Apartments in Melbourne are showing healthy monthly and quarterly price gains as the Victorian capital drives a slow but steady recovery across the national housing market.
Melbourne units posted a value gain of 0.4% in July, according to the latest figures from CoreLogic, with Sydney close behind on 0.3%. And positive growth for house prices in both major markets meant a monthly gain of 0.1% across the combined capitals.
CoreLogic head of research, Tim Lawless, said that "despite an unprecedented amount of new apartment stock entering the market, Sydney and Melbourne unit values have consistently outperformed the detached housing sector through the downturn, and this trend is continuing into the recovery phase”.
Lawless also noted that "the stabilisation in housing values is becoming more broadly based, with five of the eight capital cities recording a subtle rise in values over the month, while the regional areas of South Australia, Tasmania and Northern Territory also recorded a lift in housing values in July".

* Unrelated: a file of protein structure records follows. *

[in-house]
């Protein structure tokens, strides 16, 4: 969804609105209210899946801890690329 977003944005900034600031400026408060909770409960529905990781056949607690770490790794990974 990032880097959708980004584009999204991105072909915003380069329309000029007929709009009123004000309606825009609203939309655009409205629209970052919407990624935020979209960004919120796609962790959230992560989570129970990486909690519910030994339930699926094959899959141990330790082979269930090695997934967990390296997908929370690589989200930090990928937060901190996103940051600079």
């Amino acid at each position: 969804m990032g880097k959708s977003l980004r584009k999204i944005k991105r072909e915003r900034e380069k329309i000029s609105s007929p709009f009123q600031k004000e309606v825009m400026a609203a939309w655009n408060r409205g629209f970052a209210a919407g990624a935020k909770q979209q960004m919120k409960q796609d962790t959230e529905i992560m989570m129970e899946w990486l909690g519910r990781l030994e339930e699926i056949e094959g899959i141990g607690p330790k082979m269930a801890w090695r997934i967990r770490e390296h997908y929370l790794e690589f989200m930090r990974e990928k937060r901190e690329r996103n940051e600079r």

CommBank Senior Economist, Belinda Allen, attributed the improved housing conditions to "lower mortgage rates due to cuts in the RBA cash rate, extra borrowing capacity from APRA-induced changes to loan serviceability and no taxation changes due to the re‑election of the Coalition government".
Hobart and Canberra remain the strongest performers, with both the only capitals to post positive dwelling price growth (of 2.8% and 1.1% respectively) over the 12 months to 31 July.
Perth's ongoing weak performance means it's now the most affordable capital in which to buy a house, with its median house price of $459,227 just below Adelaide's. Similar weakness in Darwin has brought the median apartment price there down to $289,369, around 10% lower than the next-most affordable capital for units, Adelaide.
Looking ahead, Allen predicted the RBA "to cut rates a third time to support the economy and lower the unemployment rate.
"We expect the next rate cut in November," she said.